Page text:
In Odia there is a term to describe half-cooked food – ଦରସିଝା. ଦରସିଝା describes emotions of something that had the potential to be great but is underdeveloped thanks to hastiness and in this case clumsiness. Anurag Kashyap’s latest Netflix film Choked: Paisa Bolta Hai conjures up all the right spices and ingredients but is cooked too slowly and taken off the heat too early. The movie stars Saiyami Kher and Roshan Matthew in lead roles. Kashyap has been quite politically opinionated for the past few years and it seems like his anger has simmered long enough to make a film about it. This is totally fine as creativity often pours out from depressing environments. So you have some making satire and others making serious drama. I think Kashyap went for both and did neither genre a faithful service.
The film is set during the immediate month before the demonetisation announcement and how one wife and her deadbeat husband have to deal with its consequences as she suddenly finds stacks of rolled up crisp notes from the drain pipe of her kitchen sink. The cash seems to come from the house above theirs, occupied by a corrupt MLA’s PA who has hidden the money in his bathroom’s drain pipe. The metaphor of a family with financial troubles receiving dirty money literally from filth is nicely done but that is just about as clever as it gets. The rest of the movie just meanders as the wife, who is also a bank cashier, tries to improve their lot and gets involved in some scam with a money launderer that is never fully explained.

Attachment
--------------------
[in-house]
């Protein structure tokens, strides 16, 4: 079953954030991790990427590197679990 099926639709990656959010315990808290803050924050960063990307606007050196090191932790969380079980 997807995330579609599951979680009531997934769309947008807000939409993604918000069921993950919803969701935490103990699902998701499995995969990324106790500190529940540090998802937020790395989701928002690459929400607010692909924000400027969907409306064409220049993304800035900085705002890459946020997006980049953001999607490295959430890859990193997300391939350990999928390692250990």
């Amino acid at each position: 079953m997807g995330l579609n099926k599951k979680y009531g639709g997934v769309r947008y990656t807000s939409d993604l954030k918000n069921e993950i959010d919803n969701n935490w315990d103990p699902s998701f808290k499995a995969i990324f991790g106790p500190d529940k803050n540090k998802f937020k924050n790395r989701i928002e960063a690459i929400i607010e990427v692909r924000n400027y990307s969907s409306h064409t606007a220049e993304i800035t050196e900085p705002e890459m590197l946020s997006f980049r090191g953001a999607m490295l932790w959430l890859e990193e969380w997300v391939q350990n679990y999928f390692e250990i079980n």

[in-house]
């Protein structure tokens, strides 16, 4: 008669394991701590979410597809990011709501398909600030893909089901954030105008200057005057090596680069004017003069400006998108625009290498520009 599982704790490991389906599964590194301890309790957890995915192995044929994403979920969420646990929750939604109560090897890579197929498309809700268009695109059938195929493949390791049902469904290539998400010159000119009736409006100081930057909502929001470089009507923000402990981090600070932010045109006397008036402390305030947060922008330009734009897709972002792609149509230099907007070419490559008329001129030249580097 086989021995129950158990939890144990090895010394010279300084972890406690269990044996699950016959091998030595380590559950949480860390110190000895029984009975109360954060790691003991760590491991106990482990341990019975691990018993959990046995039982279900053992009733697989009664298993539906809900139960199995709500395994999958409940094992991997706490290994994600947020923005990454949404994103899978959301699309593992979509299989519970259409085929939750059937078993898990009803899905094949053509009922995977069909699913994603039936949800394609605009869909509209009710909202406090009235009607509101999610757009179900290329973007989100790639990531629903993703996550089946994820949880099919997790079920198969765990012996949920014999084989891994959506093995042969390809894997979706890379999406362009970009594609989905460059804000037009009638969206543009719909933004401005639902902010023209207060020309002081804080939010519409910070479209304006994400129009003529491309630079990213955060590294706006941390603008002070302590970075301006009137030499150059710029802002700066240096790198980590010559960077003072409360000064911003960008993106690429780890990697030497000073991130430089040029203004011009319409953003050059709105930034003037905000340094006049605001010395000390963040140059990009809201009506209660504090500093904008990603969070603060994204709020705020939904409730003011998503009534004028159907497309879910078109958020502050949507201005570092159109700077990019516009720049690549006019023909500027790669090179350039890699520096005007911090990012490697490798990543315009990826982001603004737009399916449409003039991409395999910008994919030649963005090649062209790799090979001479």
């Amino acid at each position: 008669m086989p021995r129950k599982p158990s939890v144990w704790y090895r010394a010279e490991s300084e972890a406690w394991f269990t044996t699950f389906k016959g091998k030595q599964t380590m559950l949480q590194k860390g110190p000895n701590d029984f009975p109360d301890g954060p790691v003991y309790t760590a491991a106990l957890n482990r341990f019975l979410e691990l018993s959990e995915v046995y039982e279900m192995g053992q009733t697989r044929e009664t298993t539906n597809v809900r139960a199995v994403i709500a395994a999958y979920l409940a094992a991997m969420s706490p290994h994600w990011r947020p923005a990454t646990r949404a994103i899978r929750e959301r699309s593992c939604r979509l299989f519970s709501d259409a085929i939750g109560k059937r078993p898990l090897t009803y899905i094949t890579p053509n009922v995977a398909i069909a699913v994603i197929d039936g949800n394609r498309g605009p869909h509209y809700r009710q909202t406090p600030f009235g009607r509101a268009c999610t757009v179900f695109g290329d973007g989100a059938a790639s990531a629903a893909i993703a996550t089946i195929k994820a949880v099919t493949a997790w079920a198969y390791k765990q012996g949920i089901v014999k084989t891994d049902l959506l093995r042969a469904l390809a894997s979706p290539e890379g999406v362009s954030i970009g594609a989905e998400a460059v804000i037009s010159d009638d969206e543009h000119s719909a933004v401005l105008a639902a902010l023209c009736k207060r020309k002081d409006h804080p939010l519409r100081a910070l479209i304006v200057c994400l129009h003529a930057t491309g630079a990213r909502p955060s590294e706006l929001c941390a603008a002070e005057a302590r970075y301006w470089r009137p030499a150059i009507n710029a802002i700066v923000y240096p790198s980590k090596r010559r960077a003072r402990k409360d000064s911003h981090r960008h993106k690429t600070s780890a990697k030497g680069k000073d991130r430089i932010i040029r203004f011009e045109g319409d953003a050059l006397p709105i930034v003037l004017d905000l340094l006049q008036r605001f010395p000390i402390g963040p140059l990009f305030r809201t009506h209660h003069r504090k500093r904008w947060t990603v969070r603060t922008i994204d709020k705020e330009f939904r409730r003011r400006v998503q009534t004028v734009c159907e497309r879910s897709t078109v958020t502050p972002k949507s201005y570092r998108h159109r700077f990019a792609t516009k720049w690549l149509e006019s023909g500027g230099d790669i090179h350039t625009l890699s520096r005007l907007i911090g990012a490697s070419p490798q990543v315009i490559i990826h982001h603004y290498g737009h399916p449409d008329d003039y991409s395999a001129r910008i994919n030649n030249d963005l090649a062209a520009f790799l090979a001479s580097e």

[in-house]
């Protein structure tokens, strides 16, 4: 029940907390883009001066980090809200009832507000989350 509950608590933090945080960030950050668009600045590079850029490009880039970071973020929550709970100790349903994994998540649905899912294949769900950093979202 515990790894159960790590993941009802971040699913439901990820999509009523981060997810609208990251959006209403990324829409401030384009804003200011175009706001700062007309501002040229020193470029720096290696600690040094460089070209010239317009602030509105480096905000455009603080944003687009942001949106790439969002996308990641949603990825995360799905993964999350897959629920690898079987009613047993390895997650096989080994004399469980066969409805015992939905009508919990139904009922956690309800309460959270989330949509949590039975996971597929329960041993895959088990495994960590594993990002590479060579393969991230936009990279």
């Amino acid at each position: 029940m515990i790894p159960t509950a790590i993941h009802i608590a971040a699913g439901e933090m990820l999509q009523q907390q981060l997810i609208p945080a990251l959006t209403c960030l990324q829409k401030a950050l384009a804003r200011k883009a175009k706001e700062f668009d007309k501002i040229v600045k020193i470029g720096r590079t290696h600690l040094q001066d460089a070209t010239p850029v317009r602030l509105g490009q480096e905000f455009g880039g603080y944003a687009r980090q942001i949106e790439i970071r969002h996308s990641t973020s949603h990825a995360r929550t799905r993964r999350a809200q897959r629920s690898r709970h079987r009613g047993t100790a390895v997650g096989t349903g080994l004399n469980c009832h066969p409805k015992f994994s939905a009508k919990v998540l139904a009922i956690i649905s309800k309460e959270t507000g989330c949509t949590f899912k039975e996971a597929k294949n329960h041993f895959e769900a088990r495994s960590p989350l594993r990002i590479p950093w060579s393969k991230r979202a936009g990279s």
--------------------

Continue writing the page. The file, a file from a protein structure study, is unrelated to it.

The supporting cast is strong enough (Rajshri Deshpande from Sacred Games and Amruta Subhash from Killa) but again underutilised or made to act like caricatures. I guess there was not much to do for them plot wise. The relationship between the husband and wife is the focus of the film where the wife is the bread-winner of the family. Anurag Kashyap writes really interesting characters but here only Saiyami Kher’s role seems to be taking the bulk of Kashyap’s imagination. The drums and snares soundtrack is reminiscent of Birdman and works really well with the scenes.
The premise has a lot of potential that went untapped. It could have probably worked as a TV series to explore and build the characters more solidly. The ending is tame and flaccid. Anurag Kashyap movies generally have an element of shock and surprise that was sorely missing here.